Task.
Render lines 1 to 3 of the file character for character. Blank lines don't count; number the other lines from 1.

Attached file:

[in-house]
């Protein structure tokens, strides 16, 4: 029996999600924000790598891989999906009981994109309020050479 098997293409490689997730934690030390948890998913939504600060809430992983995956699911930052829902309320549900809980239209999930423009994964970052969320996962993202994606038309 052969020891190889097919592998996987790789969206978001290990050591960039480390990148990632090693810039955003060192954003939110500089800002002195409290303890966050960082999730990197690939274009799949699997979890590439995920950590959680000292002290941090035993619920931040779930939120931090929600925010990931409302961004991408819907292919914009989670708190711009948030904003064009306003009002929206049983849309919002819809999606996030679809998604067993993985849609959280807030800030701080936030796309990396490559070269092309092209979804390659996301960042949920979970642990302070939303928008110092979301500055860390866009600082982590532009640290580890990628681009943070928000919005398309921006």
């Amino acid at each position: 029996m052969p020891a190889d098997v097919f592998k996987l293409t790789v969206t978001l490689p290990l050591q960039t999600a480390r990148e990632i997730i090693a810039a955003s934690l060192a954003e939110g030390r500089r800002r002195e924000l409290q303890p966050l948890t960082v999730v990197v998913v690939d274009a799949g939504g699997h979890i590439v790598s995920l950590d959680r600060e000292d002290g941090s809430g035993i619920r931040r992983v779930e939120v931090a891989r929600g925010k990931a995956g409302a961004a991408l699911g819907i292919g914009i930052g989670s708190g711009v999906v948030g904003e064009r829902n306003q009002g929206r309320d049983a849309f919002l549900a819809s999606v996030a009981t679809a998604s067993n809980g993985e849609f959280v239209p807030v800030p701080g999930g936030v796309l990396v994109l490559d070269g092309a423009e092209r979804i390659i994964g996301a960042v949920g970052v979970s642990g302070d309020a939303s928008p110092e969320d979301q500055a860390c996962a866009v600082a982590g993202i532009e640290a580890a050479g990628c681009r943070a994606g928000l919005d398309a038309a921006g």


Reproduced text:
[in-house]
């Protein structure tokens, strides 16, 4: 029996999600924000790598891989999906009981994109309020050479 098997293409490689997730934690030390948890998913939504600060809430992983995956699911930052829902309320549900809980239209999930423009994964970052969320996962993202994606038309 052969020891190889097919592998996987790789969206978001290990050591960039480390990148990632090693810039955003060192954003939110500089800002002195409290303890966050960082999730990197690939274009799949699997979890590439995920950590959680000292002290941090035993619920931040779930939120931090929600925010990931409302961004991408819907292919914009989670708190711009948030904003064009306003009002929206049983849309919002819809999606996030679809998604067993993985849609959280807030800030701080936030796309990396490559070269092309092209979804390659996301960042949920979970642990302070939303928008110092979301500055860390866009600082982590532009640290580890990628681009943070928000919005398309921006």
């Amino acid at each position: 029996m052969p020891a190889d098997v097919f592998k996987l293409t790789v969206t978001l490689p290990l050591q960039t999600a480390r990148e990632i997730i090693a810039a955003s934690l060192a954003e939110g030390r500089r800002r002195e924000l409290q303890p966050l948890t960082v999730v990197v998913v690939d274009a799949g939504g699997h979890i590439v790598s995920l950590d959680r600060e000292d002290g941090s809430g035993i619920r931040r992983v779930e939120v931090a891989r929600g925010k990931a995956g409302a961004a991408l699911g819907i292919g914009i930052g989670s708190g711009v999906v948030g904003e064009r829902n306003q009002g929206r309320d049983a849309f919002l549900a819809s999606v996030a009981t679809a998604s067993n809980g993985e849609f959280v239209p807030v800030p701080g999930g936030v796309l990396v994109l490559d070269g092309a423009e092209r979804i390659i994964g996301a960042v949920g970052v979970s642990g302070d309020a939303s928008p110092e969320d979301q500055a860390c996962a866009v600082a982590g993202i532009e640290a580890a050479g990628c681009r943070a994606g928000l919005d398309a038309a921006g």